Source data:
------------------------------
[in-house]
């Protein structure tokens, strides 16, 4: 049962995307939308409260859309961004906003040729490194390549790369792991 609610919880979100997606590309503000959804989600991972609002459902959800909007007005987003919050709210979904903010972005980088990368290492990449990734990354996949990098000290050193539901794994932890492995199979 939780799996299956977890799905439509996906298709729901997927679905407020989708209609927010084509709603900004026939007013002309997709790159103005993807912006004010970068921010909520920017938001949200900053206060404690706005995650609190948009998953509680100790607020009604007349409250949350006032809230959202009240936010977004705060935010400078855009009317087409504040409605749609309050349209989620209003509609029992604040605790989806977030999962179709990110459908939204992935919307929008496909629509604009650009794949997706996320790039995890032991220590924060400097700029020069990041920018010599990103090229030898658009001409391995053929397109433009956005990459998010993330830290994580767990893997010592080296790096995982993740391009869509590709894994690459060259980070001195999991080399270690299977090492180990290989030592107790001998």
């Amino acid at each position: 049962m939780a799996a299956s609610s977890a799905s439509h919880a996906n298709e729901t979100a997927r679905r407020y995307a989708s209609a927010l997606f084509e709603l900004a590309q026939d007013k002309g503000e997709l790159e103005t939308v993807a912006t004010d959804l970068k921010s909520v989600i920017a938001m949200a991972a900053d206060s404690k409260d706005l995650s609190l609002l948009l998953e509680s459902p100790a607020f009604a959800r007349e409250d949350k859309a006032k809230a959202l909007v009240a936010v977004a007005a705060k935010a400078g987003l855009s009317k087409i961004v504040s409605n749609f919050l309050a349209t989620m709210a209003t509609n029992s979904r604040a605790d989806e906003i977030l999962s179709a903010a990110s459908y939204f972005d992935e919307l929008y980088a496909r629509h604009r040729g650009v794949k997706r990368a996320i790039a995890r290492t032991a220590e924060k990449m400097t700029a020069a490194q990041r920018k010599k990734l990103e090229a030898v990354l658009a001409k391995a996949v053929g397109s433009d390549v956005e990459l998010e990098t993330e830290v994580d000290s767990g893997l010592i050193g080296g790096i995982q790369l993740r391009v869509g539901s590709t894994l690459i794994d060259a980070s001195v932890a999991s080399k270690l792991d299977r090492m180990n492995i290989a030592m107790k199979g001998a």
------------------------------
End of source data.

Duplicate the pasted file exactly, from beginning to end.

[in-house]
């Protein structure tokens, strides 16, 4: 049962995307939308409260859309961004906003040729490194390549790369792991 609610919880979100997606590309503000959804989600991972609002459902959800909007007005987003919050709210979904903010972005980088990368290492990449990734990354996949990098000290050193539901794994932890492995199979 939780799996299956977890799905439509996906298709729901997927679905407020989708209609927010084509709603900004026939007013002309997709790159103005993807912006004010970068921010909520920017938001949200900053206060404690706005995650609190948009998953509680100790607020009604007349409250949350006032809230959202009240936010977004705060935010400078855009009317087409504040409605749609309050349209989620209003509609029992604040605790989806977030999962179709990110459908939204992935919307929008496909629509604009650009794949997706996320790039995890032991220590924060400097700029020069990041920018010599990103090229030898658009001409391995053929397109433009956005990459998010993330830290994580767990893997010592080296790096995982993740391009869509590709894994690459060259980070001195999991080399270690299977090492180990290989030592107790001998």
């Amino acid at each position: 049962m939780a799996a299956s609610s977890a799905s439509h919880a996906n298709e729901t979100a997927r679905r407020y995307a989708s209609a927010l997606f084509e709603l900004a590309q026939d007013k002309g503000e997709l790159e103005t939308v993807a912006t004010d959804l970068k921010s909520v989600i920017a938001m949200a991972a900053d206060s404690k409260d706005l995650s609190l609002l948009l998953e509680s459902p100790a607020f009604a959800r007349e409250d949350k859309a006032k809230a959202l909007v009240a936010v977004a007005a705060k935010a400078g987003l855009s009317k087409i961004v504040s409605n749609f919050l309050a349209t989620m709210a209003t509609n029992s979904r604040a605790d989806e906003i977030l999962s179709a903010a990110s459908y939204f972005d992935e919307l929008y980088a496909r629509h604009r040729g650009v794949k997706r990368a996320i790039a995890r290492t032991a220590e924060k990449m400097t700029a020069a490194q990041r920018k010599k990734l990103e090229a030898v990354l658009a001409k391995a996949v053929g397109s433009d390549v956005e990459l998010e990098t993330e830290v994580d000290s767990g893997l010592i050193g080296g790096i995982q790369l993740r391009v869509g539901s590709t894994l690459i794994d060259a980070s001195v932890a999991s080399k270690l792991d299977r090492m180990n492995i290989a030592m107790k199979g001998a």